An examination of Ohio voting records shows that six counties had an undervote in the recent Senate race of over 11% up to 16.3%. All other counties had undervotes in that race of 0.62% to 6.76% with an average of 3.37%. All the counties with the large undervotes used Diebold machines. Other Diebold counties had an undervote of 3.47% in the Senate race.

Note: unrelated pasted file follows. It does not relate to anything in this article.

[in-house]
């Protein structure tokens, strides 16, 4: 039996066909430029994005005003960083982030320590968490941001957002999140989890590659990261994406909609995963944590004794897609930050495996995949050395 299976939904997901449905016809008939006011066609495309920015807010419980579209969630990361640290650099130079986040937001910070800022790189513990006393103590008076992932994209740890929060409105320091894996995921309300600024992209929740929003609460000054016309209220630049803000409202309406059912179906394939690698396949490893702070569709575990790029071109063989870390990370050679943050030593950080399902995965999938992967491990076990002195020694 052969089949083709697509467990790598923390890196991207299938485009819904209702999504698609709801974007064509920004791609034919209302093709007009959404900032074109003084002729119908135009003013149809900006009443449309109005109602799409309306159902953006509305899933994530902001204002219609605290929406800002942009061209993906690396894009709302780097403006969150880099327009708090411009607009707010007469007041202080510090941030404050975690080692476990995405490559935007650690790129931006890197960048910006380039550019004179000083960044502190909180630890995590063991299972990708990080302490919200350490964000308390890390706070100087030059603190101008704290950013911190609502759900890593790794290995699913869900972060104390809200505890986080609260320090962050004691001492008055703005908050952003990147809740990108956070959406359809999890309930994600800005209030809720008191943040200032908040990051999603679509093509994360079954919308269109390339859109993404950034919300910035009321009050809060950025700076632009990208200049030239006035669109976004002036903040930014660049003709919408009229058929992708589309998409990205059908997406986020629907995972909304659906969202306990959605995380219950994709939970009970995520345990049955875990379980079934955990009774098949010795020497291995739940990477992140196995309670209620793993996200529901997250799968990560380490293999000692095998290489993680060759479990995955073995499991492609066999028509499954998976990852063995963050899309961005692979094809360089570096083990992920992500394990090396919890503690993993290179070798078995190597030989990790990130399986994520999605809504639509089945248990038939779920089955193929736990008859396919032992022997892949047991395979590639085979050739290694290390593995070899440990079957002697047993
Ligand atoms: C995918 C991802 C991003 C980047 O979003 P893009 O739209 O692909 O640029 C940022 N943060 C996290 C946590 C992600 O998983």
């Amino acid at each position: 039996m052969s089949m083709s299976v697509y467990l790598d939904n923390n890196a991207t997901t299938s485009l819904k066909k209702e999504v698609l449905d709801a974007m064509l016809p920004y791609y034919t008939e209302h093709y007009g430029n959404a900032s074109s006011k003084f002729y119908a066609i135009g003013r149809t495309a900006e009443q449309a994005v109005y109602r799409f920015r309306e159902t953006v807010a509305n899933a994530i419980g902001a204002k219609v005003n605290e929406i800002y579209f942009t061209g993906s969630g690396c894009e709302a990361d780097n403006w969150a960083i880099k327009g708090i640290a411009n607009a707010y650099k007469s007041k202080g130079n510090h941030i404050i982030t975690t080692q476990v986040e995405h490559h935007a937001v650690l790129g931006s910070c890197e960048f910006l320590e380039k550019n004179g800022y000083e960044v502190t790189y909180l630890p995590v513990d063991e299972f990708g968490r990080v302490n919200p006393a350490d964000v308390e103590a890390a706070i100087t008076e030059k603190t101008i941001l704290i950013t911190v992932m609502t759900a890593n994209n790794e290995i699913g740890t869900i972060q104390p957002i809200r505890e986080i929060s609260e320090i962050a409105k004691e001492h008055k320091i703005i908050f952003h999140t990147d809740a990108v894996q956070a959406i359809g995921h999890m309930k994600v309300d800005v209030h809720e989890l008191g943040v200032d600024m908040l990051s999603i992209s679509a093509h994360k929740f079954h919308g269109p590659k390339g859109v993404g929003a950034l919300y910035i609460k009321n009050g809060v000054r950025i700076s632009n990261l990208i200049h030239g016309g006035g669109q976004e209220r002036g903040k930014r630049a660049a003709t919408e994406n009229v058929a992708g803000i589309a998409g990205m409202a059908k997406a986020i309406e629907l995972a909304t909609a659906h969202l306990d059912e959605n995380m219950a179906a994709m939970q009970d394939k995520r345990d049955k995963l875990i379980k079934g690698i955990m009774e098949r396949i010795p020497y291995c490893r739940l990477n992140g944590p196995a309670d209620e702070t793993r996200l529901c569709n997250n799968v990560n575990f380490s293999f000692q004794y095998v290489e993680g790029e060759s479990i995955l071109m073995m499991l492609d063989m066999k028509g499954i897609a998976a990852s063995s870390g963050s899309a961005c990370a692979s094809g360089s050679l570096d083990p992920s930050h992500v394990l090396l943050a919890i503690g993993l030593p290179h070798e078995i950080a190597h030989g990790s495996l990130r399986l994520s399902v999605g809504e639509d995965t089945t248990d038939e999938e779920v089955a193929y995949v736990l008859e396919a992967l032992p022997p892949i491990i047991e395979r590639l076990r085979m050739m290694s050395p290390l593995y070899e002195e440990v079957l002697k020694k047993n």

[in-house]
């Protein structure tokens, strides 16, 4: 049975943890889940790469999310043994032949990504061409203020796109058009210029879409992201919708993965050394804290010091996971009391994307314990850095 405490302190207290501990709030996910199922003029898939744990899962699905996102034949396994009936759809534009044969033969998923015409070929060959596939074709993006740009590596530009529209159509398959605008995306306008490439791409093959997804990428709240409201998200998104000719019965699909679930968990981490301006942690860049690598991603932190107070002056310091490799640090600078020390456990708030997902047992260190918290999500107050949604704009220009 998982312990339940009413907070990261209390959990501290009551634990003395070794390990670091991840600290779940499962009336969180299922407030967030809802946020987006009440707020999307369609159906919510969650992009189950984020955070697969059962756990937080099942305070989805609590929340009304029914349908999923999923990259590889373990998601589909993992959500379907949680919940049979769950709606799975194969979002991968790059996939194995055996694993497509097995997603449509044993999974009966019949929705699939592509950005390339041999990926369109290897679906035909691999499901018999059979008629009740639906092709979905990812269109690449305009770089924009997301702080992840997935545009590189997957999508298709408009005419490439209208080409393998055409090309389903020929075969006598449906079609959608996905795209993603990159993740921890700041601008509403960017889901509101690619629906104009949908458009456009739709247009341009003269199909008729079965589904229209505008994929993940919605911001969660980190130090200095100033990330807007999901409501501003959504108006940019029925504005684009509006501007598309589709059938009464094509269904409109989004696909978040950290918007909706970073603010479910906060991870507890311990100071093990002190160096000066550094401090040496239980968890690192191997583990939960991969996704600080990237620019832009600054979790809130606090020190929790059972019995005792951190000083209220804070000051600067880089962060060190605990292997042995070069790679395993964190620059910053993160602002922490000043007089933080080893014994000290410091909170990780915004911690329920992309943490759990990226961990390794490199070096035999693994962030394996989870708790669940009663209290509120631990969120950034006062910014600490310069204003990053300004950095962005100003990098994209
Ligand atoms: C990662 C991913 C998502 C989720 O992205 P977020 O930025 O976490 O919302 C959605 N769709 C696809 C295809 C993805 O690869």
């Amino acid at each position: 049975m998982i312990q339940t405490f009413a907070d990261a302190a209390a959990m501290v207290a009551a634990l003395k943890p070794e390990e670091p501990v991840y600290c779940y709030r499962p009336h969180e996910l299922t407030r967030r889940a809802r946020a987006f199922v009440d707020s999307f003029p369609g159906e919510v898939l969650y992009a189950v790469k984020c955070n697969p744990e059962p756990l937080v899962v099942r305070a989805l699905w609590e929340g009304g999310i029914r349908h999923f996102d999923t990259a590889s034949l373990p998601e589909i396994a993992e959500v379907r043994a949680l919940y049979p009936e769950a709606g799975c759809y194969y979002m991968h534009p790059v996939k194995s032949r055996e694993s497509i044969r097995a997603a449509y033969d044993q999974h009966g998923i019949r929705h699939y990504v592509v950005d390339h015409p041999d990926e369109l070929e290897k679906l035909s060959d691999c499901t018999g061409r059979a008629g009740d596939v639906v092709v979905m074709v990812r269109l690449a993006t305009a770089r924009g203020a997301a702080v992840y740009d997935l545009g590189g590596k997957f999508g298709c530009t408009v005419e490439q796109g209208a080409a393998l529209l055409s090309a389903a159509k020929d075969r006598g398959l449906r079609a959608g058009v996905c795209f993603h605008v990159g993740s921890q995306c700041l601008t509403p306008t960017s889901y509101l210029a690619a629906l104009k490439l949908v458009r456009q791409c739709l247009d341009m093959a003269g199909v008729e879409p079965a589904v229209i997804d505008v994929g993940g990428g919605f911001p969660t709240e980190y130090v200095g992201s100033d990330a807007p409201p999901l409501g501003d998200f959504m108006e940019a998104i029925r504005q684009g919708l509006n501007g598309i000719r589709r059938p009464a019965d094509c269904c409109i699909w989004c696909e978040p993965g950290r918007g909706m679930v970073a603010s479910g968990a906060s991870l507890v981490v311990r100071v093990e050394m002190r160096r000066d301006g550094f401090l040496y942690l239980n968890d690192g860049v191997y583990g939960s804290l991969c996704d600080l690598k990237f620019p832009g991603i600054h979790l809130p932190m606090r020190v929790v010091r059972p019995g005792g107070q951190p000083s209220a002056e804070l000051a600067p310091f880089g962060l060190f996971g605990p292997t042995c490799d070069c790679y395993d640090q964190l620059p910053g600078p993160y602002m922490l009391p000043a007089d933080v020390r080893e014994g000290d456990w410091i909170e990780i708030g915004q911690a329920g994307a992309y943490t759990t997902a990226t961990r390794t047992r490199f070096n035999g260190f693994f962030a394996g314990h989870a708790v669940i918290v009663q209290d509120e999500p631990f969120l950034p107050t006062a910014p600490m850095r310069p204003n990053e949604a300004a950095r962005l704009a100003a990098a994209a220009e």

Why did this occur? It seems highly likely that there was something wrong with the Diebold machines, at least a good portion of them in six Ohio counties, which caused the relatively high undervote rates. That could have been due to difficulties voters had in finding the Senate candidates on those Diebold machines, or it could have been due to failure of the machines to record the votes that the voters intended. Alternatively, it could have been due to the fact that 11 to 16% of voters in six Ohio counties decided not to vote for Senator – but that seems quite unlikely.